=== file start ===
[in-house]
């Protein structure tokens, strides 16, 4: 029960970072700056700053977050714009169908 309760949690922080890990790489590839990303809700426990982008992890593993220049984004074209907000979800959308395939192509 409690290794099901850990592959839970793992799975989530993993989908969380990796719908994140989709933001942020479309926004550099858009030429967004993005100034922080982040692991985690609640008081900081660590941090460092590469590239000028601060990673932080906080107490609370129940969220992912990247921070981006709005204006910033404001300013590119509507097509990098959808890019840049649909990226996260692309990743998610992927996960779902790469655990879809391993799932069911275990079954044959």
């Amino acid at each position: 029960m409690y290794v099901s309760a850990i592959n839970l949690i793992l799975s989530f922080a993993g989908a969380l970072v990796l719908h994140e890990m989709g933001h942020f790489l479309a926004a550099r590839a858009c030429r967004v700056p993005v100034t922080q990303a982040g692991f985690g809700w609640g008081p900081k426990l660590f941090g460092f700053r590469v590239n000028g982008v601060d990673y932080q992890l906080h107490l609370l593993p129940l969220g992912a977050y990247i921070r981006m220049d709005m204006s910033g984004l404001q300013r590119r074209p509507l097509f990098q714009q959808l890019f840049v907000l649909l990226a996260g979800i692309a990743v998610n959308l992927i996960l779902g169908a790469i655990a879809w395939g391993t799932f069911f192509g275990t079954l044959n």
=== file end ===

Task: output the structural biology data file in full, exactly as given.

[in-house]
């Protein structure tokens, strides 16, 4: 029960970072700056700053977050714009169908 309760949690922080890990790489590839990303809700426990982008992890593993220049984004074209907000979800959308395939192509 409690290794099901850990592959839970793992799975989530993993989908969380990796719908994140989709933001942020479309926004550099858009030429967004993005100034922080982040692991985690609640008081900081660590941090460092590469590239000028601060990673932080906080107490609370129940969220992912990247921070981006709005204006910033404001300013590119509507097509990098959808890019840049649909990226996260692309990743998610992927996960779902790469655990879809391993799932069911275990079954044959």
């Amino acid at each position: 029960m409690y290794v099901s309760a850990i592959n839970l949690i793992l799975s989530f922080a993993g989908a969380l970072v990796l719908h994140e890990m989709g933001h942020f790489l479309a926004a550099r590839a858009c030429r967004v700056p993005v100034t922080q990303a982040g692991f985690g809700w609640g008081p900081k426990l660590f941090g460092f700053r590469v590239n000028g982008v601060d990673y932080q992890l906080h107490l609370l593993p129940l969220g992912a977050y990247i921070r981006m220049d709005m204006s910033g984004l404001q300013r590119r074209p509507l097509f990098q714009q959808l890019f840049v907000l649909l990226a996260g979800i692309a990743v998610n959308l992927i996960l779902g169908a790469i655990a879809w395939g391993t799932f069911f192509g275990t079954l044959n």